One hundred design and technology students from across Milton Keynes put their skills and ingenuity to the test on Wednesday 14 March 2018 at the annual Technology Tournament, organised by the combined Rotary Clubs of Milton Keynes.
The Rotary Technology Tournament was held at Denbigh School, where 25 teams were asked to solve a design and technology based task which they knew nothing about until the day of the event. This year’s task required the teams to design, build and demonstrate a launcher able to send a capsule - represented by a small plastic ball - into space.
The winning teams, in three age groups, were from Denbigh School (foundation level), St Paul’s School (intermediate level) and Radcliffe School (advanced level). The students received a trophy and the winning schools received £200 prize money.
Prizes were presented by Peter Kara, High Sheriff of Buckinghamshire and Justin Pearce, General Sales Manager, Aston Martin Works in Newport Pagnell, who also sponsored the event. The tournament judges were from The Open University’s faculty of Science, Technology, Engineering and Mathematics, Network Rail , along with members and associates of the Rotary Clubs of Milton Keynes.
Technology Tournaments are one-day events for teams of four students from local schools and colleges. Under supervised tournament conditions, students collectively work together to solve the previously unseen task whilst using oral, written and graphical communications skills to compile a project portfolio . The task aims to test the collective knowledge, ingenuity, innovation and manual skills of the teams of four students and their ability to work as a team.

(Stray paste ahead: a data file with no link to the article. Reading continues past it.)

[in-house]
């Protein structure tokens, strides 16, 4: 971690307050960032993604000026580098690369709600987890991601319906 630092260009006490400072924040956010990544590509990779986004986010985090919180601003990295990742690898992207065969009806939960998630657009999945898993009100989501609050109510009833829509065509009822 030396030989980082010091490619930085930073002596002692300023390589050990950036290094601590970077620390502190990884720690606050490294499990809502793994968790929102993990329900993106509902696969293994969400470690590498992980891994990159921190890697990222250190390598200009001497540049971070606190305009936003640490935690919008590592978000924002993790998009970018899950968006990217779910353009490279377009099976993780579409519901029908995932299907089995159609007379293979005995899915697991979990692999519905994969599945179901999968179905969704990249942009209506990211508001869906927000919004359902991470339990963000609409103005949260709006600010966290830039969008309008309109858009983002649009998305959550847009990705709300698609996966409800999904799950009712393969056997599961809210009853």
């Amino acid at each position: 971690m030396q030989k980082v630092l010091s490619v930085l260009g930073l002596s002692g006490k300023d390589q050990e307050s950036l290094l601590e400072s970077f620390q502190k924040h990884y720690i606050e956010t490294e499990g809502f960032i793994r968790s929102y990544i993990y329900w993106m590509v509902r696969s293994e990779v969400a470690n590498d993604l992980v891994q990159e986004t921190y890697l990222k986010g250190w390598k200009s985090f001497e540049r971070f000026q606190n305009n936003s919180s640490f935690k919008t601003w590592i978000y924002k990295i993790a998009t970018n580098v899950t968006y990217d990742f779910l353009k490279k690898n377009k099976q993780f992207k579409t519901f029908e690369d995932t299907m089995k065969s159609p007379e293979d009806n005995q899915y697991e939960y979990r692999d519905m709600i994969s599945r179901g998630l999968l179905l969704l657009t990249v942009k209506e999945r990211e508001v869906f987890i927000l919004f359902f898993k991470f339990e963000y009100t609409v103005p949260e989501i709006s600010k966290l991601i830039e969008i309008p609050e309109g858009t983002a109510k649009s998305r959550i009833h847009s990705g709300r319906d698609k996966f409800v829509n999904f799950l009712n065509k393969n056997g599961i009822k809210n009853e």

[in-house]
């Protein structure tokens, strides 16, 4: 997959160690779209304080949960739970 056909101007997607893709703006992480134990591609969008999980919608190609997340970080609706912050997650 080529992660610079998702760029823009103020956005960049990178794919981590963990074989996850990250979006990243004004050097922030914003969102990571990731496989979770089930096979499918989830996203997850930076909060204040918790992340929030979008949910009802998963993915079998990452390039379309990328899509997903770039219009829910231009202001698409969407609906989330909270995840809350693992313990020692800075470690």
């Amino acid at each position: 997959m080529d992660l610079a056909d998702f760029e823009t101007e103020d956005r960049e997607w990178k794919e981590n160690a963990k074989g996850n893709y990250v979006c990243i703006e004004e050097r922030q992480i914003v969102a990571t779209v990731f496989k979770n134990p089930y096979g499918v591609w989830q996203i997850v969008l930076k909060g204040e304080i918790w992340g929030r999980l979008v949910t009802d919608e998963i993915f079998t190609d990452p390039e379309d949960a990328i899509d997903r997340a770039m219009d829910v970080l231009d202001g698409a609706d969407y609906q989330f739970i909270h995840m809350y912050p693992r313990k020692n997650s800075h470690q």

There are three age levels for team members; foundation, intermediate or advanced. The degree of complexity of the task is increased at each age level.
The teams are given a basic set of materials for the task. These might include strips of wood, dowel, paperclips, tape, wire, cardboard, glue, elastic bands, small electric motor, etc.
The day culminates in a testing session when each team demonstrates their best solution to the task and is judged against the efforts of the competing teams in their age group. The results are assessed by a small panel with backgrounds in engineering, technology, enterprise and education. They help to steer the teams by asking pointed questions during the day.
Students who successfully participate are eligible to apply for a CREST Discovery Award.
more We have manned the hydration station of the Milton Keynes Marathon since its inception in 2012.
more We support local students working towards a qualification in the caring professions by awarding bursaries of up to £400 every year
more Following on from Joe's Garden, we supported Flitwick Vale Club in helping the family of Luke, another Cerebral Palsey sufferer in making their garden more accessible.
more We are delighted to be sponsoring a rotary global scholar, Paul Shakeshaft, from September 2017, something we haven't done for a while.
more Our Christmas collection for Keech Hospice
more We put forward entries to this Rotary competition from local schools. One of our winners, Jessica Mason, was a winner in the senior category at District Level and also got a commendation at National Level (plus Â£50 from us!)
more We worked with Flitwick Vale club to help transform the garden at Joe's family home. He is living with Cerebral Palsey and this transformation makes it possible for him to get outside and play with his siblings in his wheelchair.
back The Bursary Awards are made each year to students studying for careers in the public sector. This year's award of £300 each was made to students at MK University Hospital NHS Trust, Catherine Agunede, Shinta Francis & Rochelle Archer.